MANILA, Philippines – The Mandaluyong City government has received clearance from the Department of Transportation and Communications (DOTC) to build its own rail line, which will connect the city hall complex to the EDSA-bound Metro Rail Transit (MRT) and the Ortigas business district, an official said yesterday.
Councilor Roehl Bacar, chairman of the city council’s committee on engineering and public works, said the city government received a letter dated June 30 from DOTC Undersecretary Jose Perpetuo Lotilla.
“This is to confirm that the DOTC favorably endorses the Automated People Mover (APM)project of the city government of Mandaluyong for the improvement of the urban environment and is willing to extend its support and collaboration,” Lotilla said in his letter.
Bacar – who said he has been directed by Mayor Benjamin Abalos Jr. to spearhead the project – said the city government is coordinating with the Japanese government’s ministry of economy, trade and industry for further technical and feasibility studies.
Japanese gov’t assistance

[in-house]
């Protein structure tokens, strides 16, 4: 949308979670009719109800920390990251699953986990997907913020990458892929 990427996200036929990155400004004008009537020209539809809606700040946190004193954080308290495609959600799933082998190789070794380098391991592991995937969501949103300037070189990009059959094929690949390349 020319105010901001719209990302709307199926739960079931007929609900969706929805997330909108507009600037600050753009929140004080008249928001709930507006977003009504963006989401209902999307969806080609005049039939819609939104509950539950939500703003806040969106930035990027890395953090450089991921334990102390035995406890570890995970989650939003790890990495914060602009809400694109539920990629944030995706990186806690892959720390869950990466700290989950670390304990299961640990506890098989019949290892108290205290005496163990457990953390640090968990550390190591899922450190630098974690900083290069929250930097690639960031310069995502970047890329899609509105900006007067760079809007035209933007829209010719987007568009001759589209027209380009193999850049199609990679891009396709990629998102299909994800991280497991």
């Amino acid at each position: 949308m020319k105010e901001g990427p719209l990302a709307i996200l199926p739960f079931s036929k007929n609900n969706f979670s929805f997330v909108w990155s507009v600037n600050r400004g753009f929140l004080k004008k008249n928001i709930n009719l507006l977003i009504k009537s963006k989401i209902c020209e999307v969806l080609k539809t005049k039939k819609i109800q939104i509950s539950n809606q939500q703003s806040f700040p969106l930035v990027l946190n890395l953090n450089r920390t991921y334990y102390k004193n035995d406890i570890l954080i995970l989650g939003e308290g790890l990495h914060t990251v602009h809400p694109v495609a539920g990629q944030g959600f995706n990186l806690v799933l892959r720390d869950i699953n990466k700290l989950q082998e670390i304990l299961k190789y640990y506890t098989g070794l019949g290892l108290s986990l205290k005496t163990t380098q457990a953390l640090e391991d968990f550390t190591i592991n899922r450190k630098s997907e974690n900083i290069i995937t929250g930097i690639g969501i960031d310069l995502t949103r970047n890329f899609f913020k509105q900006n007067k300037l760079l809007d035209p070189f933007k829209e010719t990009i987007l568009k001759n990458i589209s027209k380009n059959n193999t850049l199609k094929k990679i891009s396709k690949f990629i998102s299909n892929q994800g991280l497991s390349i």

He added that the city government is likely to get an overseas development assistance (ODA) loan to finance the construction of the rail project.
“The technical assistance is to be proposed and submitted by this month. Feasibility might take less than a year,” Bacar told The STAR.
He said since this would be an ODA-funded project, it would be tied to a “Japanese contractor. The biddings would not be handled by the local government or selected by the principal.” He added that this would mean a faster bidding process.
Bacar said the APM is different from the “monorail” system, which is being proposed by the Bases Conversion and Development Authority as a public rail line transport in Bonifacio Global City to connect the emerging central business district with the Ninoy Aquino International Airport terminals.
“It’s a radial wheel-based technology. With a concrete guideway and signaling similar to trains except it’s using rubber tires,” he said.
Compared to the MRT and Light Rail Transit coaches, APM coaches are smaller, more flexible, can be coupled up to six cars, has a higher passenger capacity and can accommodate up to 90 to 100 passengers per car. Vehicles can operate up to a speed of 80 kilometers per hour.
Under the plan, the APM will have a vertical depot on top of the current Mandaluyong city hall, and will run through to Shaw Boulevard, cross at-grade through EDSA onto the rising Greenfield business district, and turn right to the heart of the Ortigas business district with a station at the San Miguel Corp. headquarters on San Miguel Avenue, and then right to SM Megamall.
He pointed out that the APM can be extended straight to Shaw Boulevard, either westward into Manila or eastward into Pasig and Quezon City and to Marikina, even the cities of Cainta and Antipolo.
Written by Rainier Allan Ronda